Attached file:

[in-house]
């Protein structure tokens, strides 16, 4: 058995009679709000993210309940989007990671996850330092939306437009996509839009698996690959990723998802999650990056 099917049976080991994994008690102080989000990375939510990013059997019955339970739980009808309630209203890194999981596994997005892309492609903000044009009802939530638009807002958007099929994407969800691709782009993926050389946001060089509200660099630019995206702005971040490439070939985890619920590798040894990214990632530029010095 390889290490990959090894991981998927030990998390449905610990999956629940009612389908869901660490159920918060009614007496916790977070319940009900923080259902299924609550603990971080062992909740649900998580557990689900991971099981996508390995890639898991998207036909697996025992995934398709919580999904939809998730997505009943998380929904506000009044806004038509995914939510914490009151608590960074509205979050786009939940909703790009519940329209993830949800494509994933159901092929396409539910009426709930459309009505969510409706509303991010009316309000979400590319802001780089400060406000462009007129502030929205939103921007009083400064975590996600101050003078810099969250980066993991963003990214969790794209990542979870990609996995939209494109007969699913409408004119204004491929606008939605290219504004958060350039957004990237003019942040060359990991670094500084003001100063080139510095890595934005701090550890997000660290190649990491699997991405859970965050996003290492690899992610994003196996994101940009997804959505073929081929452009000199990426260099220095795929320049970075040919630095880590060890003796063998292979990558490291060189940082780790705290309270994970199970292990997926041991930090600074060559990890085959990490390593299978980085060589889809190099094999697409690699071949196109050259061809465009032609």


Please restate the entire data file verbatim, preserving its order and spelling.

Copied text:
[in-house]
């Protein structure tokens, strides 16, 4: 058995009679709000993210309940989007990671996850330092939306437009996509839009698996690959990723998802999650990056 099917049976080991994994008690102080989000990375939510990013059997019955339970739980009808309630209203890194999981596994997005892309492609903000044009009802939530638009807002958007099929994407969800691709782009993926050389946001060089509200660099630019995206702005971040490439070939985890619920590798040894990214990632530029010095 390889290490990959090894991981998927030990998390449905610990999956629940009612389908869901660490159920918060009614007496916790977070319940009900923080259902299924609550603990971080062992909740649900998580557990689900991971099981996508390995890639898991998207036909697996025992995934398709919580999904939809998730997505009943998380929904506000009044806004038509995914939510914490009151608590960074509205979050786009939940909703790009519940329209993830949800494509994933159901092929396409539910009426709930459309009505969510409706509303991010009316309000979400590319802001780089400060406000462009007129502030929205939103921007009083400064975590996600101050003078810099969250980066993991963003990214969790794209990542979870990609996995939209494109007969699913409408004119204004491929606008939605290219504004958060350039957004990237003019942040060359990991670094500084003001100063080139510095890595934005701090550890997000660290190649990491699997991405859970965050996003290492690899992610994003196996994101940009997804959505073929081929452009000199990426260099220095795929320049970075040919630095880590060890003796063998292979990558490291060189940082780790705290309270994970199970292990997926041991930090600074060559990890085959990490390593299978980085060589889809190099094999697409690699071949196109050259061809465009032609």